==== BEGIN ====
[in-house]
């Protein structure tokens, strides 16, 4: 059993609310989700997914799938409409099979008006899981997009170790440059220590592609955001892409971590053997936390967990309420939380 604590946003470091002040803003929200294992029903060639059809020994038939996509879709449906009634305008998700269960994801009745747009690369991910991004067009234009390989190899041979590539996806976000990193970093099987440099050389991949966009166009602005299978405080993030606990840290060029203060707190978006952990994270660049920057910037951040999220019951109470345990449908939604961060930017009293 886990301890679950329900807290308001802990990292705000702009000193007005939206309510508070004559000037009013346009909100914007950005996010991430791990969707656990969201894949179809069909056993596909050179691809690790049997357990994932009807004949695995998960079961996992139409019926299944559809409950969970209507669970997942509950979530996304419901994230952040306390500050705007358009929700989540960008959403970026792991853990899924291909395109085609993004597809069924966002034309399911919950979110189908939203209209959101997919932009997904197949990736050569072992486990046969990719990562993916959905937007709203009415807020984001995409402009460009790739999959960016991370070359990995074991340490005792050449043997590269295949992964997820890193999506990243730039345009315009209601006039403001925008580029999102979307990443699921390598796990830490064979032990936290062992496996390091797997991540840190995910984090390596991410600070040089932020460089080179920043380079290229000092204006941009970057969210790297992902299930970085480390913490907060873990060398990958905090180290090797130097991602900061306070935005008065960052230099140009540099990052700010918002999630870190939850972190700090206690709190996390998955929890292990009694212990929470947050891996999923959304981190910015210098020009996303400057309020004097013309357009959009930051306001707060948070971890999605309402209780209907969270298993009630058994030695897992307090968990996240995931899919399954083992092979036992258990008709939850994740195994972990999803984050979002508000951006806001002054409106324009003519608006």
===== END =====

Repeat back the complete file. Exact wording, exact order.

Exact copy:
[in-house]
């Protein structure tokens, strides 16, 4: 059993609310989700997914799938409409099979008006899981997009170790440059220590592609955001892409971590053997936390967990309420939380 604590946003470091002040803003929200294992029903060639059809020994038939996509879709449906009634305008998700269960994801009745747009690369991910991004067009234009390989190899041979590539996806976000990193970093099987440099050389991949966009166009602005299978405080993030606990840290060029203060707190978006952990994270660049920057910037951040999220019951109470345990449908939604961060930017009293 886990301890679950329900807290308001802990990292705000702009000193007005939206309510508070004559000037009013346009909100914007950005996010991430791990969707656990969201894949179809069909056993596909050179691809690790049997357990994932009807004949695995998960079961996992139409019926299944559809409950969970209507669970997942509950979530996304419901994230952040306390500050705007358009929700989540960008959403970026792991853990899924291909395109085609993004597809069924966002034309399911919950979110189908939203209209959101997919932009997904197949990736050569072992486990046969990719990562993916959905937007709203009415807020984001995409402009460009790739999959960016991370070359990995074991340490005792050449043997590269295949992964997820890193999506990243730039345009315009209601006039403001925008580029999102979307990443699921390598796990830490064979032990936290062992496996390091797997991540840190995910984090390596991410600070040089932020460089080179920043380079290229000092204006941009970057969210790297992902299930970085480390913490907060873990060398990958905090180290090797130097991602900061306070935005008065960052230099140009540099990052700010918002999630870190939850972190700090206690709190996390998955929890292990009694212990929470947050891996999923959304981190910015210098020009996303400057309020004097013309357009959009930051306001707060948070971890999605309402209780209907969270298993009630058994030695897992307090968990996240995931899919399954083992092979036992258990008709939850994740195994972990999803984050979002508000951006806001002054409106324009003519608006």